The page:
You will be surprised how many places there are in India that start with ‘F’ and end in ‘bad.’ I can think of four – Faizabad, Fatehbad, Firozabad and Faridabad. I take a room and go in search of Lat-ki-Masjid. After numerous turns through narrow streets, after negotiating barking street dogs and after many enquiries I arrive at the masjid. There is probably nothing remarkable about the mosque which is why I can’t remember anything interesting to write about it. In the open courtyard is a lone pillar and this is exactly what I have come to see.
The pillar stands in the center and the courtyard walls are old. There is nothing else in the courtyard. So you can imagine how prominently the pillar stands in a surrounding which is hidden and almost forgotten. Houses crowd together just beyond the wall. A Hindu temple stands in defiance to the little that remains of Islamic history.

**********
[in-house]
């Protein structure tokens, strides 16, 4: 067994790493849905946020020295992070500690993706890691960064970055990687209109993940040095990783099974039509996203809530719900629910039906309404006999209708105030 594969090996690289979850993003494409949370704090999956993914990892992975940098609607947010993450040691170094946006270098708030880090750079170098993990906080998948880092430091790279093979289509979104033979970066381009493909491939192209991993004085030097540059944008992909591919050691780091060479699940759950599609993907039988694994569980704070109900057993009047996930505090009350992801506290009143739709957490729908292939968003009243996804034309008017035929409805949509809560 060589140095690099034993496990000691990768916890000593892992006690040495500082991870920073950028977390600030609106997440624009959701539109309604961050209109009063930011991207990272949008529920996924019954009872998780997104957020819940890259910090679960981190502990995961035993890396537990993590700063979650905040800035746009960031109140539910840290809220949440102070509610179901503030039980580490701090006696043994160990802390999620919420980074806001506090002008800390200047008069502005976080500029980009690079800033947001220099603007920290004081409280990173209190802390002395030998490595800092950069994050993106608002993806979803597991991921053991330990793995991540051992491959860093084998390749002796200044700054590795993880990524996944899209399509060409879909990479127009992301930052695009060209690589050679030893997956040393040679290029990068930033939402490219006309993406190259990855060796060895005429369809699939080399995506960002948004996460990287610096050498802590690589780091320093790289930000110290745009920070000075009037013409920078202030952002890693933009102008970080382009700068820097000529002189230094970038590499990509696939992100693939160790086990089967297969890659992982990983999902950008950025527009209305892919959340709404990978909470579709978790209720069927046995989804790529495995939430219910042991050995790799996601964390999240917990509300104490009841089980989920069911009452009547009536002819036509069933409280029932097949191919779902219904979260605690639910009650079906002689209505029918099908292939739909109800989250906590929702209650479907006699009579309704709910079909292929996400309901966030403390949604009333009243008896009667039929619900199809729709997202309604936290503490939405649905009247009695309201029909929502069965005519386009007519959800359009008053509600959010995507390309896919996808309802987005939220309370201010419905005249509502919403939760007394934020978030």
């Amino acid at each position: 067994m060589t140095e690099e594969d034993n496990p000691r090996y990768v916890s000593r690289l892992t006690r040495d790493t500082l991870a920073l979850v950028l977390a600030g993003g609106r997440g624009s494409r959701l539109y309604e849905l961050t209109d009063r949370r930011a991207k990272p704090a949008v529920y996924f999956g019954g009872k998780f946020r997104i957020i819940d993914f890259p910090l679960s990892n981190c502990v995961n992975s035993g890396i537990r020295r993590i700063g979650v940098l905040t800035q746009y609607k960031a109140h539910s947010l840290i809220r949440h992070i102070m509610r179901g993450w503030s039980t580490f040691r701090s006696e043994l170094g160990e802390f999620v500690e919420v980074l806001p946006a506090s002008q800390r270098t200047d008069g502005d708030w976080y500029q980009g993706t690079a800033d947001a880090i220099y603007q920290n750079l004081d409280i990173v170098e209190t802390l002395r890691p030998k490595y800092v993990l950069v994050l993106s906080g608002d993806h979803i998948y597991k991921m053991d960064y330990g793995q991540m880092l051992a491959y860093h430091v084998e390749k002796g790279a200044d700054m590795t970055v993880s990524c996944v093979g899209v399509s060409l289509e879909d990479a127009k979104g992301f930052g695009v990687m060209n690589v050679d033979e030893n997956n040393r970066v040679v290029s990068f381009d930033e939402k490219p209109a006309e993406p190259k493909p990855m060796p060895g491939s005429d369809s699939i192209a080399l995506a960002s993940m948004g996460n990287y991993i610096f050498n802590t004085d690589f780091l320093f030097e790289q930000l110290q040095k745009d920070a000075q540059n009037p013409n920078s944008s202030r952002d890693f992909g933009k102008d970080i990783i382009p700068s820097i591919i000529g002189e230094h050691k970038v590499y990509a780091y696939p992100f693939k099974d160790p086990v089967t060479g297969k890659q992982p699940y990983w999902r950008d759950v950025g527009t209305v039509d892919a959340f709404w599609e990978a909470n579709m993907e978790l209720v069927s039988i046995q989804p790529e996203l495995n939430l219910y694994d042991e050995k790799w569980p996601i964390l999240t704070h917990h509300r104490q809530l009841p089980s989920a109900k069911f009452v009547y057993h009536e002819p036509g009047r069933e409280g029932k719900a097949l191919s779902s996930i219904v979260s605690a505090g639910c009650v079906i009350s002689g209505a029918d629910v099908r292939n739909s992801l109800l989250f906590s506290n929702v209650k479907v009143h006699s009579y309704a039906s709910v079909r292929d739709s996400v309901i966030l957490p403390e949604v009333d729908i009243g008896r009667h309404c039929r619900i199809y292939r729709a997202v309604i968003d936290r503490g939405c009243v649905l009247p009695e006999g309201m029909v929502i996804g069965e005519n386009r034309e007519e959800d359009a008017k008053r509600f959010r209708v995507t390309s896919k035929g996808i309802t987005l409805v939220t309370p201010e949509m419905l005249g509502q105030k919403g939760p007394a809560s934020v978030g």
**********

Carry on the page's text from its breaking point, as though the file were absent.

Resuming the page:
The pillar is composed of two distinct parts: the lower part is buff stone that bears typical Mauryan polish. Above that the shaft rises in red sandstone. The pillar must have stood even taller in its own time but what remains today is just these two parts. At the entrance to the courtyard, a pipal tree with its heart-shaped leaves throws a little bit of its shade into the courtyard. Its roots are eager as ever to throw up stone slabs from the ground and take their place.
With the village crowding around, it is a miracle this pillar has survived so long. If it has survived, it is only because of government protection. The lower part is most likely from Ashoka’s period but the pillar was erected here by Feroze Shah Tughlaq. I see Tughlaqi inscriptions taking the place of earlier Mauryan ones. If you know the script, it might be an interesting read.